An announcement filled with bad news is the quickest way to elicit unconditional support from the people around you. Oddly enough, the same is not always true when it comes to good news. That’s because “good” news is open to interpretation. Sometimes good news is good for you, but not everyone around you.
It’s very natural for others to consider how your “good” news is going to affect them, even when it’s not about them. I have found though, the longer you’ve known the person, the less surprised you will be by their reaction.
Still, there’s almost always a wild card.
When we announced, so many years ago, that we were adopting a baby from China, I didn’t think there’d be anyone in our circle who would have anything negative to say, but I was wrong.
And not only was I wrong, I was ill prepared! That was my own fault though. It wasn’t like I hadn’t read about adoption and people who said unsupportive things—I just never thought it would happen to us, especially with a person I thought would be excited.
It was dirt on my shoulder so I brushed it off.
But what if I hadn’t? What if I had caved to her doubts?
If I had caved, I wouldn’t have my oldest daughter.
It takes a minute to get over that kind of thing; to get over a negative reaction to something so positive. Time heals, yes, but a quicker fix is learning what to ignore and what to consider.
Writing blogs like Fu-Lan Mania and Dim Sum and Doughnuts has given me armour because negative feedback is such a big part of the writing process. I have been putting myself out there for so many years, (almost 10!!) at this point I pretty much know everything negative anyone has to say against me.
But who cares??
If I cared, I certainly wouldn’t be putting my mistakes and lessons learned on the freaking INTERNET.
The people rolling their eyes and talking sh*t about me, I bet you’d be hard pressed to find even one of them doing anything so much greater than what I’m trying to do.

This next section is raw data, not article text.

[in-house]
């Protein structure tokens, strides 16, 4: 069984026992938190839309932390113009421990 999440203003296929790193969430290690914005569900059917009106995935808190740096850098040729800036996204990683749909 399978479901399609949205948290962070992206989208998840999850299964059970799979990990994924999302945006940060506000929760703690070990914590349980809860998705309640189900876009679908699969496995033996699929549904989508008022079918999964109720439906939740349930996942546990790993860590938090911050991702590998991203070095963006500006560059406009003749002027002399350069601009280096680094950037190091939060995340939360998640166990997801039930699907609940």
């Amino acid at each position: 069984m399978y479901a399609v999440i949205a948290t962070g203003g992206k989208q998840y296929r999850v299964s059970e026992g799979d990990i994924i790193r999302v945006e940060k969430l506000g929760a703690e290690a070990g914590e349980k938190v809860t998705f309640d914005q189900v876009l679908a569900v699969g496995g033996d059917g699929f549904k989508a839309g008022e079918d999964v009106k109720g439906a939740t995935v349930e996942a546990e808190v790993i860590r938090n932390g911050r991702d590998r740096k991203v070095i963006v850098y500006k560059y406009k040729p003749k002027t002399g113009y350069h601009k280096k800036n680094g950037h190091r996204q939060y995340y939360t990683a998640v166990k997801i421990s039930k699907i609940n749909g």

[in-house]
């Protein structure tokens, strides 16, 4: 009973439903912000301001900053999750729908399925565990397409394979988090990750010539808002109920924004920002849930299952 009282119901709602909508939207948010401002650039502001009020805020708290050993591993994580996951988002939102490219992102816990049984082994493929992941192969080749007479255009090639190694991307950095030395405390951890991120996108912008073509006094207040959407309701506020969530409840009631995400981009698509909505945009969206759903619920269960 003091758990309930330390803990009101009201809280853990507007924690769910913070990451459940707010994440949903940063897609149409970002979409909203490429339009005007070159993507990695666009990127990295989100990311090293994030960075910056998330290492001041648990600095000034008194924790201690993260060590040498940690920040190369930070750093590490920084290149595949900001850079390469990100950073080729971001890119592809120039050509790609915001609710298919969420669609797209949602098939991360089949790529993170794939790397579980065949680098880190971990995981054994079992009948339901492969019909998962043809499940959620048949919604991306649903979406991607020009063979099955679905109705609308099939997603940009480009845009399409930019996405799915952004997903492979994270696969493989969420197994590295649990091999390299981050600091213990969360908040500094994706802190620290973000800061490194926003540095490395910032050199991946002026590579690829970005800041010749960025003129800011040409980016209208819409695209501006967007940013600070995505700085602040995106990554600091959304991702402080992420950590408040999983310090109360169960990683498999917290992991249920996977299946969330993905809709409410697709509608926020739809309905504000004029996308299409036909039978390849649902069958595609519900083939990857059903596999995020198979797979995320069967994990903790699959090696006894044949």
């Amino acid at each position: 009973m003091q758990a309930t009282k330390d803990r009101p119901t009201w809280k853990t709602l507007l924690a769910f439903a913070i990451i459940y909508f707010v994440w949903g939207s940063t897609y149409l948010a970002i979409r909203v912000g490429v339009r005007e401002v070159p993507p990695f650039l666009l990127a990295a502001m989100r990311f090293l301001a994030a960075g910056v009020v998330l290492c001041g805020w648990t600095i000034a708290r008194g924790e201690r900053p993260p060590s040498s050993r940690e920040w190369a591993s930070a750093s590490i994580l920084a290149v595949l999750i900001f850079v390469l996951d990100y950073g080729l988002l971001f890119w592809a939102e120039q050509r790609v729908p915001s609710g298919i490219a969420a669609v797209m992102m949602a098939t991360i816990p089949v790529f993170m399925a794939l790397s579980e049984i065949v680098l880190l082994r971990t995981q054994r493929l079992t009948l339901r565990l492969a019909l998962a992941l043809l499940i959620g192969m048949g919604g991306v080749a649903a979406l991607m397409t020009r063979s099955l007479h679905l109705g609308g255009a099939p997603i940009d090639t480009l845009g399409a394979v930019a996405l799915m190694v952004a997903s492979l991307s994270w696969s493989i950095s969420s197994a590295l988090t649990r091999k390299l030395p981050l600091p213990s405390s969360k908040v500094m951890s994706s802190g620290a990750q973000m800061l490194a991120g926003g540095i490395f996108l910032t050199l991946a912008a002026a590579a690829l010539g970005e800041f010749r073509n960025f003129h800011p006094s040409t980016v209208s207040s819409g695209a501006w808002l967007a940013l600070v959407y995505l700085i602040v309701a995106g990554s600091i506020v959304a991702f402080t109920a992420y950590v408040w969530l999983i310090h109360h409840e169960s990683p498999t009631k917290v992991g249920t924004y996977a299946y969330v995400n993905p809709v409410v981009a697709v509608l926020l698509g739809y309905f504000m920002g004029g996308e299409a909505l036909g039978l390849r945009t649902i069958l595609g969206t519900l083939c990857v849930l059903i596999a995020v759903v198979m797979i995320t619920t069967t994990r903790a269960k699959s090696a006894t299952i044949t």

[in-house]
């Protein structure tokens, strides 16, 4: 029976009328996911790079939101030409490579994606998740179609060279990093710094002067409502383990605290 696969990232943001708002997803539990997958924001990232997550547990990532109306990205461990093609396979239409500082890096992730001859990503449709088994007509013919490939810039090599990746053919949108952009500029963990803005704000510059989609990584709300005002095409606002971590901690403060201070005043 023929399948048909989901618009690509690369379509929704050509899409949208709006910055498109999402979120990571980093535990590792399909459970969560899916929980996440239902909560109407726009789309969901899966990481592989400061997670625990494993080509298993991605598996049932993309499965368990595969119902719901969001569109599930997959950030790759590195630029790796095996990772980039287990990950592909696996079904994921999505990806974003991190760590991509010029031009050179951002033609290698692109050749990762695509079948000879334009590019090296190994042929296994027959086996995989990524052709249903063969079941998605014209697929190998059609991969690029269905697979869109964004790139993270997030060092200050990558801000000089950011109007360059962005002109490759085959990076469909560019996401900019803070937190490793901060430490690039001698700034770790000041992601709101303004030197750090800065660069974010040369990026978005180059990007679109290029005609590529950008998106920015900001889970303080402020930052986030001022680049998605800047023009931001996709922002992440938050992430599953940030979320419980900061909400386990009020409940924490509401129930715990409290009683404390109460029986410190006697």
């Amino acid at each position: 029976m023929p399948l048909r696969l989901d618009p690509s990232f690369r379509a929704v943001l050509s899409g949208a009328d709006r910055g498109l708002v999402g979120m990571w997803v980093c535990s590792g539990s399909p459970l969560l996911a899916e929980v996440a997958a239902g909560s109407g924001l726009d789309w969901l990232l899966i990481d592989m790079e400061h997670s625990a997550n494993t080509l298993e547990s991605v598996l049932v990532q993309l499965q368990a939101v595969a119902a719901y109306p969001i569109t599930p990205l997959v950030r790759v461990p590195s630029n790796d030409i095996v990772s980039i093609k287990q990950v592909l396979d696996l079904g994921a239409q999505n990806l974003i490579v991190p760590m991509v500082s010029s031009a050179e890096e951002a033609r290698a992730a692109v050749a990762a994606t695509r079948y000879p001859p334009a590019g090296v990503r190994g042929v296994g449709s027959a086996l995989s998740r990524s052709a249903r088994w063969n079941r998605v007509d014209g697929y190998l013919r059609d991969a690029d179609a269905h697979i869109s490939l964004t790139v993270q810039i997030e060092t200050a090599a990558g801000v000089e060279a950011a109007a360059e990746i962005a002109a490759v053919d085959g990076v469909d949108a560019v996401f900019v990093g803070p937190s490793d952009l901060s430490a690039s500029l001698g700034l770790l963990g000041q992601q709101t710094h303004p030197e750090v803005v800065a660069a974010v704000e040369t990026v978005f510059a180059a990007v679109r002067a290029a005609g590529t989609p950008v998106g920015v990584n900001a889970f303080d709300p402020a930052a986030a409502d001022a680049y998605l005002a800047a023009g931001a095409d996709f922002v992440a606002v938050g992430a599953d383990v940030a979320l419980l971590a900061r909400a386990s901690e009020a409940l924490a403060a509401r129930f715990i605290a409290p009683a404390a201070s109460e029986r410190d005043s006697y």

How do I know that?
Because if they were doing something so great, they wouldn’t be ripping me.
Truly happy people are happy for others. Period.
The ones who aren’t happy for you? Aren’t supporting you? They’re not your people. They don’t care for you. And if you really think about it, I bet you don’t much care for them either.
But when someone has feedback that comes from a place of love, that’s something to consider.
Feedback that comes from a place of love is something you need to grow.
Feedback that comes from a place of bitterness is something that needs to GO.
Every time you put yourself out there, no matter WHAT it is, you’re going to elicit some kind of response. There will be supporters and cheerleaders and there will be eye rollers and haters.
That’s just how it goes when you make waves. You’re upsetting the normality of things. Not everyone is going to get on board with that, and not everyone is going to want to be a part of it.
But so what?
If what you’re trying to do, or are doing, is going to make a positive change in your life or someone else’s, no way are you going to let another person’s negativity hold you back.
But what do you do when you’re confronted with a negative to your positive?
You block it out.
Positive changes should ONLY be met with support and excitement. The rest is just noise. Block it out.
And if the opposite occurs and someone you thought would be happy or supportive is choosing instead to be silent and unsupportive, block that out too. Any kind of negative response, vocal or silent, is likely not even about you—it’s likely about them and their own insecurities and issues.
But your job is not to figure out all of that crap. Your job is to surround yourself with the BEST people and get sh*t done.
I think about some of my people, and all the different things they have been through, and I’m proud of the times I was along for their ride. I’m honored to have been there for so many great things, and also some horribly hard things.
Our family just recently completely gutted and re-did a space in downtown Berkley, MI so we could open a little Dim Sum & Doughnuts spin-off shoppe called “Sum Girls Boutique.” I can’t imagine doing any of it without the support and love of our people. It was like our adoption all over again; ups and downs…and some of the downs were REALLY down. It was a rollercoaster of emotions and change, but the people who love us helped us get through the madness and uncertainty.
Change is scary, even for those who aren’t scared of much. But it’s also very exciting, and anything exciting is much better when shared with people–not the MOST people, the RIGHT people.
So if you’re ready to start something new, something different, something positive—do it. Block out the noise and do it. You will find the right ones will jump on for the ride. The right ones will surface and they will find you…they always do.
Thank you for being a part of our ride!
The Dim Sum & Doughnuts Crew
#SumGirlsBoutique #FamilyBusiness #FamilyAdventure #LetsDoSUMthingGreat